Dr. Agnieszka Witkiewicz MD Associate Professor of Pathology Harold C. Simmons Comprehensive Cancer Center UT Southwestern MedicalResearch.com Interview with: Dr. Agnieszka Witkiewicz MD Associate Professor of Pathology Harold C. Simmons Comprehensive Cancer Center UT Southwestern MedicalResearch: What is the background for this study? Dr. Witkiewicz: Pancreatic ductal adenocarcinoma (PDA) has a dismal prognosis, with a five year survival rate of approximately 6%. This poor outcome is related to multiple factors, including the relatively late stage of diagnosis, many patients presenting with unresectable disease, and therapy recalcitrance resulting in disease recurrence in spite of operable disease and systemic therapy. Thus far, insights into how to target the treatment of Pancreatic ductal adenocarcinoma have remained unclear in spite of prior sequencing efforts. MedicalResearch: What are the main findings? Dr. Witkiewicz: The underlying critical finding of the study was that Pancreatic ductal adenocarcinoma is genetically diverse and that, in principle, this diversity could be exploited for the treatment of disease. Specifically, many cases harbored deregulation in pathways that are the target for drug development. For example, we identified cases that were driven by BRAF V600E and that were sensitive to the FDA approved drug Vemurafenib. Similarly, multiple cases harbored defects in DNA repair processes that impart sensitivity to select chemotherapeutic agents and PARP inhibitors. Common pathway deregulation was observed in reference to beta-catenin, notch, hedgehog, chromatin remodeling, and cell cycle regulatory pathways that are all targets for therapeutic intervention. (more…)
Author Interviews, Mayo Clinic, Nature, Pancreatic / 24.02.2015

Peter Storz, Ph.D. Associate Professor & Consultant Department of Cancer Biology Mayo Clinic Jacksonville, FL 32224 MedicalResearch.com Interview with: Peter Storz, Ph.D. Associate Professor & Consultant Department of Cancer Biology Mayo Clinic Jacksonville, FL 32224   Medical Research: What is the background for this study? What are the main findings? Dr. Storz: Our study focuses on cellular signaling mechanisms that lead to the initiation of pancreatic cancer. After acquisition of an oncogenic mutation of Kras, pancreatic acinar cells can undergo a transdifferentiation process to a phenotype that gives rise to pancreatic intraepithelial lesions (PanINs). These lesions then can further progress to pancreatic cancer. (more…)
Author Interviews, Cancer, Pancreatic / 24.10.2014

MedicalResearch.com Interview with: Jeremy L. Humphris MBBS The Kinghorn Cancer Center, Cancer Research Program, Garvan Institute of Medical Research, Darlinghurst, New South Wales, Australia and Andrew V. Biankin Regius Professor of Surgery Director, Wolfson Wohl Cancer Research Centre, University of Glasgow Garscube Estate, Switchback Road, Bearsden, Glasgow Scotland United Kingdom Medical Research: What are the main findings of the study? Response: Familial pancreatic cancer (FPC) is a family with at least 2 first degree (parent-child or siblings) with pancreatic cancer. We found these patients represent nearly 9% of our cohort. In addition we found those with familial pancreatic cancer were more likely to have other first degree relatives with a history of extra-pancreatic cancer, in particular melanoma and endometrial cancer. Patients with familial pancreatic cancer had more high grade precursor lesions in the pancreas adjacent to the tumour but the outcome was similar. Smoking was more prevalent in sporadic pancreatic cancer and active smoking was associated with significantly younger age at diagnosis in both groups. Long-standing diabetes mellitus (> 2 years duration) was associated with poorer survival in both groups. (more…)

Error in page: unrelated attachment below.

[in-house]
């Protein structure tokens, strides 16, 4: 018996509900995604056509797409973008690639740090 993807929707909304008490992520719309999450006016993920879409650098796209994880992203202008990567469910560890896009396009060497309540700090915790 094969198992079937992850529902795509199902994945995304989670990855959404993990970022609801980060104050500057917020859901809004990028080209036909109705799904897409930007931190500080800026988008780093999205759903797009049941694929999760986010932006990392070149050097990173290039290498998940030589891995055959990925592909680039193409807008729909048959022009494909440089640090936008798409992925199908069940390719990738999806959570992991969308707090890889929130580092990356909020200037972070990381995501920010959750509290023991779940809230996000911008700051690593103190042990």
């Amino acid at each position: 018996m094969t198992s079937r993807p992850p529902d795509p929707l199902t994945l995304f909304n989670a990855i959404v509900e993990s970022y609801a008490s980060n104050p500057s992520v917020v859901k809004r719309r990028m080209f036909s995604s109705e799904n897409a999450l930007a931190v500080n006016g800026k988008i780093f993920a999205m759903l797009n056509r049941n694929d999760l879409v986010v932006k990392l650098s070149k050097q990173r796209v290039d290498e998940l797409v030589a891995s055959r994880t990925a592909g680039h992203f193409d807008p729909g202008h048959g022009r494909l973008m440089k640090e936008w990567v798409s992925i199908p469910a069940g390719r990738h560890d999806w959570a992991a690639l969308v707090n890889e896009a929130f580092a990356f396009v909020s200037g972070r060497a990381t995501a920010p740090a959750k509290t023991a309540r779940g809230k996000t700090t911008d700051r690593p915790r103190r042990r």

Author Interviews, Pancreatic / 19.09.2014

MedicalResearch.com: Interview Bashir A. Lwaleed PhD, FRCPath, CBiol FSB, FIBMS Senior Lecturer Faculty of Health Sciences University of Southampton Southampton General Hospital Southampton United Kingdom Medical Research: What are the main findings of the study? Dr. Lwaleed: That constituent(s) of Chokeberries has a supra-additive cytotoxic effect in combination with the drug gemcitabine, which is used clinically for this condition, when applied to a pancreatic carcinoma cell line in vitro. (more…)
Pancreatic / 10.07.2014

Andrea Wang-GillamMD, PhD Assistant Professor, Department of Medicine Oncology Division, Medical Oncology Section Washington University School of Medicine in St. Louis MedicalResearch.com Interview with: Andrea Wang-GillamMD, PhD Assistant Professor, Department of Medicine Oncology Division, Medical Oncology Section Washington University School of Medicine in St. Louis Medical Research: What are the main findings of the study? Dr. Wang-Gillam: This is a global randomized phase III trial of MM398 plus 5FU/LV vs. MM398 vs. 5FU/LV in patients with metastatic pancreatic cancer who had received prior gemcitabine-based therapy. The primary endpoint was overall survival (OS). The secondary endpoints included progression-free survival (PFS), response rate (RR), biochemical response and safety. The trial achieved its primary endpoint. The median overall survival was statistically longer with the combination of MM398 plus 5FU/LV compared with 5FU/LV alone (6.1 months vs 4.2 months; HR of 0.67; p=0.0122). A superior progression-free survival was also seen in the MM398 plus 5FU/LV group compared with the 5FU/LV alone group (3.1 months vs 1.5 months; HR of 0.56; p=0.0001). A higher response rate was observed in the combination regimen compared with the 5FU/LV group (16% vs 1%). There were no differences in overall survival or PFS between the MM 398 monotherapy and 5FU/LV groups. (more…)